Last edited by flight50; 01-11-2012 at 04:15 PM.
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post #4 of 13 Old 01-11-2012, 04:17 PM
exactly! but If i were you id do a 10% each week change instead of 40% monthly hehe
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post #5 of 13 Old 01-11-2012, 06:25 PM Thread Starter
Time is what I don't have,lol. I work 7 days a week. So weekly won't work well for me. I use to do 25-30 every two weeks but it gradually went to 40-50% every 3-4 weeks. I loose about 30-40% over a 2-3 week span in evaporation (open top - 4.7 watts per gallon lights) so technically I only vaccuum about 20-30%. But everything depends on how much waste/decomposing I have on the substrate.
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post #6 of 13 Old 01-11-2012, 10:36 PM
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A weekly partial water change is frankly essential, and I would change about 30%. You don't mention the tank size, but with a minimal fish load and plenty of live plants this can be less--but remember that nothing can compare to a partial water change when it comes to healthy fish. This is simply part of the success.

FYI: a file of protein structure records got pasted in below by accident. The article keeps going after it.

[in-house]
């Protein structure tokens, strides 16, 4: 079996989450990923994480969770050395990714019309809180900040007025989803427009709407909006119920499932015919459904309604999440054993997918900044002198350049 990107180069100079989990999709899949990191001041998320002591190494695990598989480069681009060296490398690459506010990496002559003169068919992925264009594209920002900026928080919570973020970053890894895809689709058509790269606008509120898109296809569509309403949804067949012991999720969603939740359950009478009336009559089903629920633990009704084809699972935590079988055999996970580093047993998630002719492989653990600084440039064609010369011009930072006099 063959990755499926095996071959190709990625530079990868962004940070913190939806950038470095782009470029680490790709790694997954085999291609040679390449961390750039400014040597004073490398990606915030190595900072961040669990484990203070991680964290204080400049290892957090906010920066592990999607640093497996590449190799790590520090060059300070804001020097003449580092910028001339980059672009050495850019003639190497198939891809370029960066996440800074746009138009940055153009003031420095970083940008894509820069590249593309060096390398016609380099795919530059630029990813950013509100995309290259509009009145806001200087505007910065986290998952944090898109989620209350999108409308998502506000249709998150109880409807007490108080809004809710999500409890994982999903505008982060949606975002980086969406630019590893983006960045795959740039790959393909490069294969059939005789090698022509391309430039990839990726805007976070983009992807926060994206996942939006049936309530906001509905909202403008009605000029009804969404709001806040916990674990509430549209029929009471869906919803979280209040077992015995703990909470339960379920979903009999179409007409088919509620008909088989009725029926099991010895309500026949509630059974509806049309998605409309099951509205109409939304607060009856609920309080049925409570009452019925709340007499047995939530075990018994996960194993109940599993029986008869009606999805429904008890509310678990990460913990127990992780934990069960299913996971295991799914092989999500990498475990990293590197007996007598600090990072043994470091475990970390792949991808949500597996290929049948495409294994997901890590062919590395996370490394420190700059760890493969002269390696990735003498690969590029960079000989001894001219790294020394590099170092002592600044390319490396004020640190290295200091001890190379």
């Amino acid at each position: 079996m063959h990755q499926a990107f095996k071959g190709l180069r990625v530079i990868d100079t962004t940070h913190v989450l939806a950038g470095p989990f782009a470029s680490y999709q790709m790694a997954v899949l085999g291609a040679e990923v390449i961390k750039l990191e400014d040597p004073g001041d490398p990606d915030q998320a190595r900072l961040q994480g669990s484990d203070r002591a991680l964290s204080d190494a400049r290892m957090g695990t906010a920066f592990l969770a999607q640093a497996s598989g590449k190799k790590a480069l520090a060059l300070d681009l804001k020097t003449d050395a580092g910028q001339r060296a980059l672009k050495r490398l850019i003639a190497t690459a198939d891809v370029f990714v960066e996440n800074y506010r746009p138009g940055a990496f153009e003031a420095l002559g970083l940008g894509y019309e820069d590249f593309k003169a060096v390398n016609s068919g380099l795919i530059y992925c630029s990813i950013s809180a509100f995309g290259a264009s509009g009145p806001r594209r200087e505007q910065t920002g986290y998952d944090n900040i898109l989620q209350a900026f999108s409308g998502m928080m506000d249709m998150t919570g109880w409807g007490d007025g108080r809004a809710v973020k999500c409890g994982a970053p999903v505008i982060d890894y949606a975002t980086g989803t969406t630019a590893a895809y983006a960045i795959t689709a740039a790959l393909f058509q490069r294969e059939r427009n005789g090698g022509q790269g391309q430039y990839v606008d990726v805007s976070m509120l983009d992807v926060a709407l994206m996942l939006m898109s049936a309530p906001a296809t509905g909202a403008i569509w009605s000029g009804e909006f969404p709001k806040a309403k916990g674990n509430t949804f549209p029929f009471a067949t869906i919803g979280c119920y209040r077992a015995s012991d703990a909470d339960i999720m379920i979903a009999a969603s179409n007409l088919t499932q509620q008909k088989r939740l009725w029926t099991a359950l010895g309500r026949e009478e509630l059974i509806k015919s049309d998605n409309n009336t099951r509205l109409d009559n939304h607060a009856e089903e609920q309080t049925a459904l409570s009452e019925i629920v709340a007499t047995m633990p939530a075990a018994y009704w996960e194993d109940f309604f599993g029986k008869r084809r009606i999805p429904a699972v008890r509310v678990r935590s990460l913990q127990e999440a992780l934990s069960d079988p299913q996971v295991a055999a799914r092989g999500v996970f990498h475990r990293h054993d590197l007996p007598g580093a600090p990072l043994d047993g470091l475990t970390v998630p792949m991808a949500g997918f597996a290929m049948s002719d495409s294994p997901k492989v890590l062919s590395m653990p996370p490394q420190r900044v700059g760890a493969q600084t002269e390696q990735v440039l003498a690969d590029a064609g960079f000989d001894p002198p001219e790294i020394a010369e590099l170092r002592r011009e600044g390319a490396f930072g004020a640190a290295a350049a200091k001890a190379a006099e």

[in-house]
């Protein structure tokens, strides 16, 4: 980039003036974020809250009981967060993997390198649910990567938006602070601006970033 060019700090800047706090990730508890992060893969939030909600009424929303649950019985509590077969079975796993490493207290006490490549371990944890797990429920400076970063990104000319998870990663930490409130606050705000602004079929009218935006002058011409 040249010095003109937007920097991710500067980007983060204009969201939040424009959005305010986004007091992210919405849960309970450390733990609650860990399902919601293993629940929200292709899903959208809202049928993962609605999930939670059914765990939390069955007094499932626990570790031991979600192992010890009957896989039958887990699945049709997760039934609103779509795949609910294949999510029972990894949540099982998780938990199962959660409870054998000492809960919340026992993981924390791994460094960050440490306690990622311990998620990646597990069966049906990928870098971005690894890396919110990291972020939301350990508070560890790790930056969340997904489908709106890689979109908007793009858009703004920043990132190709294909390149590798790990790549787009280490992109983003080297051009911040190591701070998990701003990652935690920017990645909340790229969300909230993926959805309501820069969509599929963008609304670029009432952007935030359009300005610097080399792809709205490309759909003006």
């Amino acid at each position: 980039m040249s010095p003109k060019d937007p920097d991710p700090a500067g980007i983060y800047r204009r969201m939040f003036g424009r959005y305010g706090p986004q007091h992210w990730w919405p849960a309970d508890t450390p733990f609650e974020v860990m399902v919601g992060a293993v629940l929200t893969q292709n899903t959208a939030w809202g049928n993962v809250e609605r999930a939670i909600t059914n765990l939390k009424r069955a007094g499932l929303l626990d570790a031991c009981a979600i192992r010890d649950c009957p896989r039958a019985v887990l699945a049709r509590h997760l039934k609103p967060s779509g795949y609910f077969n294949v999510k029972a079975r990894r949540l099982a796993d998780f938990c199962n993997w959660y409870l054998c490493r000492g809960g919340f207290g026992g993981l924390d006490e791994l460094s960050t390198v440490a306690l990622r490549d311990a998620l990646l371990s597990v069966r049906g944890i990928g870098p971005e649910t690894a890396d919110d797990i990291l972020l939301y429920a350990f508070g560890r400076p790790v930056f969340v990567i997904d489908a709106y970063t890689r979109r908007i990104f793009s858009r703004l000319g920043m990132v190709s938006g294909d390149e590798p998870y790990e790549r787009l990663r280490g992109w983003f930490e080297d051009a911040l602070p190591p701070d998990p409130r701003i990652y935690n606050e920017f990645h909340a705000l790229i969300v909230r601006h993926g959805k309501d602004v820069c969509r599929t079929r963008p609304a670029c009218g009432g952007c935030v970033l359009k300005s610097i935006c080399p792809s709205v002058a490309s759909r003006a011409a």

As for the filters, if you have it well planted, just change the filter. And you don't need much filtration with live plants, as someone mentioned. Plants do the filtration, the "filter" is there to move the water around and through media to remove suspended particulate matter. With the type of fish you name, and live plants, filtration should be minimal. Again, this is general, since the tank size is not given, but I am assuming this is not a 20g or similar.


Byron Hosking, BMus, MA